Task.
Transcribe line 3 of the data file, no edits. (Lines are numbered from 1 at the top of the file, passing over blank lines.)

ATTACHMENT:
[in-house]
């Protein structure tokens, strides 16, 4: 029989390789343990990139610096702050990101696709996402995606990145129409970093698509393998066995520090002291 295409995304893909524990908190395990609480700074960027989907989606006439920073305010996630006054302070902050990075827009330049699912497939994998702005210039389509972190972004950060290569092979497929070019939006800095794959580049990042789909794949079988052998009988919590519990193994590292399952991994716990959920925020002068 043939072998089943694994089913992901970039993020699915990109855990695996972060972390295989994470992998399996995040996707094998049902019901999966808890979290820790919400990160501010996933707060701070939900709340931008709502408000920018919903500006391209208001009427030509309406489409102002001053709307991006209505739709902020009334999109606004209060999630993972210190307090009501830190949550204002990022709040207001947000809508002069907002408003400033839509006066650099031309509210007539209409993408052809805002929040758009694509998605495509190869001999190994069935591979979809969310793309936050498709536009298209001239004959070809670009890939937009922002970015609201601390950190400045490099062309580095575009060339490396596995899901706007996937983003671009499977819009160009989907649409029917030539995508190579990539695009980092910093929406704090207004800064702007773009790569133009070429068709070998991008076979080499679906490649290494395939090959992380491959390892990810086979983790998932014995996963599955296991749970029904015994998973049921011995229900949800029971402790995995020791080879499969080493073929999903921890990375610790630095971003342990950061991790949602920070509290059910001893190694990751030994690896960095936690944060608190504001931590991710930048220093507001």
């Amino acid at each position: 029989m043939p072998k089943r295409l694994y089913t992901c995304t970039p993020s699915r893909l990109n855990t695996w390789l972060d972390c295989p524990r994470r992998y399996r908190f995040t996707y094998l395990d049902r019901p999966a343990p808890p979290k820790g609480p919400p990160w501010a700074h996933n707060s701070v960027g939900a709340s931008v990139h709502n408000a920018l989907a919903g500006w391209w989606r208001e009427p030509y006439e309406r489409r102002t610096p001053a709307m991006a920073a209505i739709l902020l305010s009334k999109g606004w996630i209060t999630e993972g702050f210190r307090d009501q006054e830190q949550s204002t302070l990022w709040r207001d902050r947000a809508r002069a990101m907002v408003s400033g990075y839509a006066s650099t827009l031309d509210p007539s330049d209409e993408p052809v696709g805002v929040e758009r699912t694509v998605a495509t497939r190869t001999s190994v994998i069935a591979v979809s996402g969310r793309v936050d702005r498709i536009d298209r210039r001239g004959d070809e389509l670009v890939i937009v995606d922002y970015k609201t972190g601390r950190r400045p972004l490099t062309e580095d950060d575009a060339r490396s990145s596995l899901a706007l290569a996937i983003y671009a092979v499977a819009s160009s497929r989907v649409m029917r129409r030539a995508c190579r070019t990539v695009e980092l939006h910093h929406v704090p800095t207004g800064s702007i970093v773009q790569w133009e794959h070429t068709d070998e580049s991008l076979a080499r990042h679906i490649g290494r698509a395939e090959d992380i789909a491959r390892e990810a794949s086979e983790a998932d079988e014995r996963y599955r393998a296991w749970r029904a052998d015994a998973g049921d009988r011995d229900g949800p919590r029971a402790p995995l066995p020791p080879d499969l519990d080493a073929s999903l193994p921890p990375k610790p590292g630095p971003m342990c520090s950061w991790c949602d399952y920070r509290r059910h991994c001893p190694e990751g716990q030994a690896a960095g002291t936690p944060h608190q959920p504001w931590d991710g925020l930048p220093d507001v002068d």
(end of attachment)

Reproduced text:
């Amino acid at each position: 029989m043939p072998k089943r295409l694994y089913t992901c995304t970039p993020s699915r893909l990109n855990t695996w390789l972060d972390c295989p524990r994470r992998y399996r908190f995040t996707y094998l395990d049902r019901p999966a343990p808890p979290k820790g609480p919400p990160w501010a700074h996933n707060s701070v960027g939900a709340s931008v990139h709502n408000a920018l989907a919903g500006w391209w989606r208001e009427p030509y006439e309406r489409r102002t610096p001053a709307m991006a920073a209505i739709l902020l305010s009334k999109g606004w996630i209060t999630e993972g702050f210190r307090d009501q006054e830190q949550s204002t302070l990022w709040r207001d902050r947000a809508r002069a990101m907002v408003s400033g990075y839509a006066s650099t827009l031309d509210p007539s330049d209409e993408p052809v696709g805002v929040e758009r699912t694509v998605a495509t497939r190869t001999s190994v994998i069935a591979v979809s996402g969310r793309v936050d702005r498709i536009d298209r210039r001239g004959d070809e389509l670009v890939i937009v995606d922002y970015k609201t972190g601390r950190r400045p972004l490099t062309e580095d950060d575009a060339r490396s990145s596995l899901a706007l290569a996937i983003y671009a092979v499977a819009s160009s497929r989907v649409m029917r129409r030539a995508c190579r070019t990539v695009e980092l939006h910093h929406v704090p800095t207004g800064s702007i970093v773009q790569w133009e794959h070429t068709d070998e580049s991008l076979a080499r990042h679906i490649g290494r698509a395939e090959d992380i789909a491959r390892e990810a794949s086979e983790a998932d079988e014995r996963y599955r393998a296991w749970r029904a052998d015994a998973g049921d009988r011995d229900g949800p919590r029971a402790p995995l066995p020791p080879d499969l519990d080493a073929s999903l193994p921890p990375k610790p590292g630095p971003m342990c520090s950061w991790c949602d399952y920070r509290r059910h991994c001893p190694e990751g716990q030994a690896a960095g002291t936690p944060h608190q959920p504001w931590d991710g925020l930048p220093d507001v002068d």